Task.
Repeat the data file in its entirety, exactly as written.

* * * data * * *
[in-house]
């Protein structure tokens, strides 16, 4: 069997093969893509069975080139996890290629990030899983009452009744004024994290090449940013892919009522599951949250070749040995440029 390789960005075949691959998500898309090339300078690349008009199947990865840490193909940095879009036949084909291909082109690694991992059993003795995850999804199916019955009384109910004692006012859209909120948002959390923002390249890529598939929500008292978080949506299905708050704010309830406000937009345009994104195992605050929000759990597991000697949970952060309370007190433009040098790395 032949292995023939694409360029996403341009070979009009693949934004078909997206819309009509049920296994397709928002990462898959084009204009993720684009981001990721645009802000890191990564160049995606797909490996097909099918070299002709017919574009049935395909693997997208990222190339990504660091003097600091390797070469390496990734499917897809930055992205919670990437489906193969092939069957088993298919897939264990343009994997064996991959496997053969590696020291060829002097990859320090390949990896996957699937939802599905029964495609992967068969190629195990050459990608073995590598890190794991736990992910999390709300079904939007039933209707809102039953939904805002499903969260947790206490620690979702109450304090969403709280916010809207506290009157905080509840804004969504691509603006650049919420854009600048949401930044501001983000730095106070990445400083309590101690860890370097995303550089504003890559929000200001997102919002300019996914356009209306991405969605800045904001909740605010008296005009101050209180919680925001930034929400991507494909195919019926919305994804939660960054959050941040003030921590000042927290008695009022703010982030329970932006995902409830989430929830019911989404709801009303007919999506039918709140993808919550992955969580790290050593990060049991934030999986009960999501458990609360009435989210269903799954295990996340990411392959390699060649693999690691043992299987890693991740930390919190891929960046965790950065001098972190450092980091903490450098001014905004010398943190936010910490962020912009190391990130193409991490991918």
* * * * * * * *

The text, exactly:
[in-house]
């Protein structure tokens, strides 16, 4: 069997093969893509069975080139996890290629990030899983009452009744004024994290090449940013892919009522599951949250070749040995440029 390789960005075949691959998500898309090339300078690349008009199947990865840490193909940095879009036949084909291909082109690694991992059993003795995850999804199916019955009384109910004692006012859209909120948002959390923002390249890529598939929500008292978080949506299905708050704010309830406000937009345009994104195992605050929000759990597991000697949970952060309370007190433009040098790395 032949292995023939694409360029996403341009070979009009693949934004078909997206819309009509049920296994397709928002990462898959084009204009993720684009981001990721645009802000890191990564160049995606797909490996097909099918070299002709017919574009049935395909693997997208990222190339990504660091003097600091390797070469390496990734499917897809930055992205919670990437489906193969092939069957088993298919897939264990343009994997064996991959496997053969590696020291060829002097990859320090390949990896996957699937939802599905029964495609992967068969190629195990050459990608073995590598890190794991736990992910999390709300079904939007039933209707809102039953939904805002499903969260947790206490620690979702109450304090969403709280916010809207506290009157905080509840804004969504691509603006650049919420854009600048949401930044501001983000730095106070990445400083309590101690860890370097995303550089504003890559929000200001997102919002300019996914356009209306991405969605800045904001909740605010008296005009101050209180919680925001930034929400991507494909195919019926919305994804939660960054959050941040003030921590000042927290008695009022703010982030329970932006995902409830989430929830019911989404709801009303007919999506039918709140993808919550992955969580790290050593990060049991934030999986009960999501458990609360009435989210269903799954295990996340990411392959390699060649693999690691043992299987890693991740930390919190891929960046965790950065001098972190450092980091903490450098001014905004010398943190936010910490962020912009190391990130193409991490991918």